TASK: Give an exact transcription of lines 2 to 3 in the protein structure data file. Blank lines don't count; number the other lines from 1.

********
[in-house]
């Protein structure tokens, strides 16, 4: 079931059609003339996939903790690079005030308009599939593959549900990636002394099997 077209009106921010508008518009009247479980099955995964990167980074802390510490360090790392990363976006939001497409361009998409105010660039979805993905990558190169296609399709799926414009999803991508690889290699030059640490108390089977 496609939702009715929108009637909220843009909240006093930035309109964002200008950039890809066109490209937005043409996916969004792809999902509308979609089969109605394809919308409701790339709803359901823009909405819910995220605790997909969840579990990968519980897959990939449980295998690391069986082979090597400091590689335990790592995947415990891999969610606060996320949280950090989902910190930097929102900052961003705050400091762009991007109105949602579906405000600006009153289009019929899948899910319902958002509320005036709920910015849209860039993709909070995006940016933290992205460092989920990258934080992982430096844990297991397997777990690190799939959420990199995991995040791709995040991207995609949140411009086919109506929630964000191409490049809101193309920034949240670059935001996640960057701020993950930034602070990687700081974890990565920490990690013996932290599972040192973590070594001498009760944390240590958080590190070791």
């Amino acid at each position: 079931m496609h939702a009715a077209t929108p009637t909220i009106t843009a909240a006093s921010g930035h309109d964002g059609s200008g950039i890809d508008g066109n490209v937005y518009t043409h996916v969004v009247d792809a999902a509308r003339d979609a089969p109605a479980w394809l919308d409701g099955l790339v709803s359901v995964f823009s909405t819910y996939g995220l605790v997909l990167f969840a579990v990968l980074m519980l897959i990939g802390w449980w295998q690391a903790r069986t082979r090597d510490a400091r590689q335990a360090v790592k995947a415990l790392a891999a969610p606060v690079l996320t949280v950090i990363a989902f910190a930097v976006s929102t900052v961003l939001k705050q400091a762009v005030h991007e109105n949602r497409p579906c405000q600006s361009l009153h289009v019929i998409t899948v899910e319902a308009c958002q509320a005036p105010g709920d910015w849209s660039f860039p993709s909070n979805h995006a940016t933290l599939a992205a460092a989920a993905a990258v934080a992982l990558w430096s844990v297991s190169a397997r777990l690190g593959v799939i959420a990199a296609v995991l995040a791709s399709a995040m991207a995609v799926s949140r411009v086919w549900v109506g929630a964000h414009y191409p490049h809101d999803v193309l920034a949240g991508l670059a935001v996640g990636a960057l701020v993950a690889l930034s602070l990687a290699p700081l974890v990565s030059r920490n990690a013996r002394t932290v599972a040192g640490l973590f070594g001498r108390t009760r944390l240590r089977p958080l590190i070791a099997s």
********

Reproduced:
């Protein structure tokens, strides 16, 4: 079931059609003339996939903790690079005030308009599939593959549900990636002394099997 077209009106921010508008518009009247479980099955995964990167980074802390510490360090790392990363976006939001497409361009998409105010660039979805993905990558190169296609399709799926414009999803991508690889290699030059640490108390089977 496609939702009715929108009637909220843009909240006093930035309109964002200008950039890809066109490209937005043409996916969004792809999902509308979609089969109605394809919308409701790339709803359901823009909405819910995220605790997909969840579990990968519980897959990939449980295998690391069986082979090597400091590689335990790592995947415990891999969610606060996320949280950090989902910190930097929102900052961003705050400091762009991007109105949602579906405000600006009153289009019929899948899910319902958002509320005036709920910015849209860039993709909070995006940016933290992205460092989920990258934080992982430096844990297991397997777990690190799939959420990199995991995040791709995040991207995609949140411009086919109506929630964000191409490049809101193309920034949240670059935001996640960057701020993950930034602070990687700081974890990565920490990690013996932290599972040192973590070594001498009760944390240590958080590190070791």
């Amino acid at each position: 079931m496609h939702a009715a077209t929108p009637t909220i009106t843009a909240a006093s921010g930035h309109d964002g059609s200008g950039i890809d508008g066109n490209v937005y518009t043409h996916v969004v009247d792809a999902a509308r003339d979609a089969p109605a479980w394809l919308d409701g099955l790339v709803s359901v995964f823009s909405t819910y996939g995220l605790v997909l990167f969840a579990v990968l980074m519980l897959i990939g802390w449980w295998q690391a903790r069986t082979r090597d510490a400091r590689q335990a360090v790592k995947a415990l790392a891999a969610p606060v690079l996320t949280v950090i990363a989902f910190a930097v976006s929102t900052v961003l939001k705050q400091a762009v005030h991007e109105n949602r497409p579906c405000q600006s361009l009153h289009v019929i998409t899948v899910e319902a308009c958002q509320a005036p105010g709920d910015w849209s660039f860039p993709s909070n979805h995006a940016t933290l599939a992205a460092a989920a993905a990258v934080a992982l990558w430096s844990v297991s190169a397997r777990l690190g593959v799939i959420a990199a296609v995991l995040a791709s399709a995040m991207a995609v799926s949140r411009v086919w549900v109506g929630a964000h414009y191409p490049h809101d999803v193309l920034a949240g991508l670059a935001v996640g990636a960057l701020v993950a690889l930034s602070l990687a290699p700081l974890v990565s030059r920490n990690a013996r002394t932290v599972a040192g640490l973590f070594g001498r108390t009760r944390l240590r089977p958080l590190i070791a099997s």